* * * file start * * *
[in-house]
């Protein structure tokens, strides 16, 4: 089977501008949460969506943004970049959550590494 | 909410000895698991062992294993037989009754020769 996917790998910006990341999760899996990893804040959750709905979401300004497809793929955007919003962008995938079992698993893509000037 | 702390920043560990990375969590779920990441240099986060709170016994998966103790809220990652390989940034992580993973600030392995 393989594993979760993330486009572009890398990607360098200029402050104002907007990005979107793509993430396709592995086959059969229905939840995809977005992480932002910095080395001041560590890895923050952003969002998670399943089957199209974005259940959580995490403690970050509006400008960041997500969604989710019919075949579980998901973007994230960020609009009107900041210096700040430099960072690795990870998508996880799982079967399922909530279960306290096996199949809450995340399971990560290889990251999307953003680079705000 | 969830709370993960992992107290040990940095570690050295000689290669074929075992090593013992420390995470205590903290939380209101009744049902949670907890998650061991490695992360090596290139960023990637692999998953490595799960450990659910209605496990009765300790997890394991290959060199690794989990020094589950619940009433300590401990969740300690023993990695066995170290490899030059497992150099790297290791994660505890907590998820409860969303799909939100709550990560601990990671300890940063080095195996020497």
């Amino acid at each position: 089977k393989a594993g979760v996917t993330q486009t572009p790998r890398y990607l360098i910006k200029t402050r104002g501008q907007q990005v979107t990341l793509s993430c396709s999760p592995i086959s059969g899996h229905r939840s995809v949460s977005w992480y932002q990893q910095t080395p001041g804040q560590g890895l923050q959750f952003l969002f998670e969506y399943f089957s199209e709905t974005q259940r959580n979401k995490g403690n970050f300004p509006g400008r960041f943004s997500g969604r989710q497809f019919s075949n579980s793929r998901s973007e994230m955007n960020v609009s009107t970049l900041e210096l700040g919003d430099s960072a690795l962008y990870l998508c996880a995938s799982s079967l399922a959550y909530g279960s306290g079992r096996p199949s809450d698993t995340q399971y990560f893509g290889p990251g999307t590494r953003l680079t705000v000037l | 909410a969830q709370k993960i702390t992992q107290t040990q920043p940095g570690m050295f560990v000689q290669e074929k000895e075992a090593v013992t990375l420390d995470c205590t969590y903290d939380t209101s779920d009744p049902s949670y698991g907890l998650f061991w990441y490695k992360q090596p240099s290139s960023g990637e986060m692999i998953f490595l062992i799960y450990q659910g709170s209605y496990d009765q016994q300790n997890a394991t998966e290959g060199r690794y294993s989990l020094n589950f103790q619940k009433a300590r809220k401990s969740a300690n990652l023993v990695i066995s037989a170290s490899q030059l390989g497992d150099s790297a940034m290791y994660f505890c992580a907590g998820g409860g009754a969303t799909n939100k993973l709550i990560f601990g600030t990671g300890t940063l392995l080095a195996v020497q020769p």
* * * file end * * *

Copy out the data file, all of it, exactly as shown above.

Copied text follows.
[in-house]
């Protein structure tokens, strides 16, 4: 089977501008949460969506943004970049959550590494 | 909410000895698991062992294993037989009754020769 996917790998910006990341999760899996990893804040959750709905979401300004497809793929955007919003962008995938079992698993893509000037 | 702390920043560990990375969590779920990441240099986060709170016994998966103790809220990652390989940034992580993973600030392995 393989594993979760993330486009572009890398990607360098200029402050104002907007990005979107793509993430396709592995086959059969229905939840995809977005992480932002910095080395001041560590890895923050952003969002998670399943089957199209974005259940959580995490403690970050509006400008960041997500969604989710019919075949579980998901973007994230960020609009009107900041210096700040430099960072690795990870998508996880799982079967399922909530279960306290096996199949809450995340399971990560290889990251999307953003680079705000 | 969830709370993960992992107290040990940095570690050295000689290669074929075992090593013992420390995470205590903290939380209101009744049902949670907890998650061991490695992360090596290139960023990637692999998953490595799960450990659910209605496990009765300790997890394991290959060199690794989990020094589950619940009433300590401990969740300690023993990695066995170290490899030059497992150099790297290791994660505890907590998820409860969303799909939100709550990560601990990671300890940063080095195996020497």
């Amino acid at each position: 089977k393989a594993g979760v996917t993330q486009t572009p790998r890398y990607l360098i910006k200029t402050r104002g501008q907007q990005v979107t990341l793509s993430c396709s999760p592995i086959s059969g899996h229905r939840s995809v949460s977005w992480y932002q990893q910095t080395p001041g804040q560590g890895l923050q959750f952003l969002f998670e969506y399943f089957s199209e709905t974005q259940r959580n979401k995490g403690n970050f300004p509006g400008r960041f943004s997500g969604r989710q497809f019919s075949n579980s793929r998901s973007e994230m955007n960020v609009s009107t970049l900041e210096l700040g919003d430099s960072a690795l962008y990870l998508c996880a995938s799982s079967l399922a959550y909530g279960s306290g079992r096996p199949s809450d698993t995340q399971y990560f893509g290889p990251g999307t590494r953003l680079t705000v000037l | 909410a969830q709370k993960i702390t992992q107290t040990q920043p940095g570690m050295f560990v000689q290669e074929k000895e075992a090593v013992t990375l420390d995470c205590t969590y903290d939380t209101s779920d009744p049902s949670y698991g907890l998650f061991w990441y490695k992360q090596p240099s290139s960023g990637e986060m692999i998953f490595l062992i799960y450990q659910g709170s209605y496990d009765q016994q300790n997890a394991t998966e290959g060199r690794y294993s989990l020094n589950f103790q619940k009433a300590r809220k401990s969740a300690n990652l023993v990695i066995s037989a170290s490899q030059l390989g497992d150099s790297a940034m290791y994660f505890c992580a907590g998820g409860g009754a969303t799909n939100k993973l709550i990560f601990g600030t990671g300890t940063l392995l080095a195996v020497q020769p």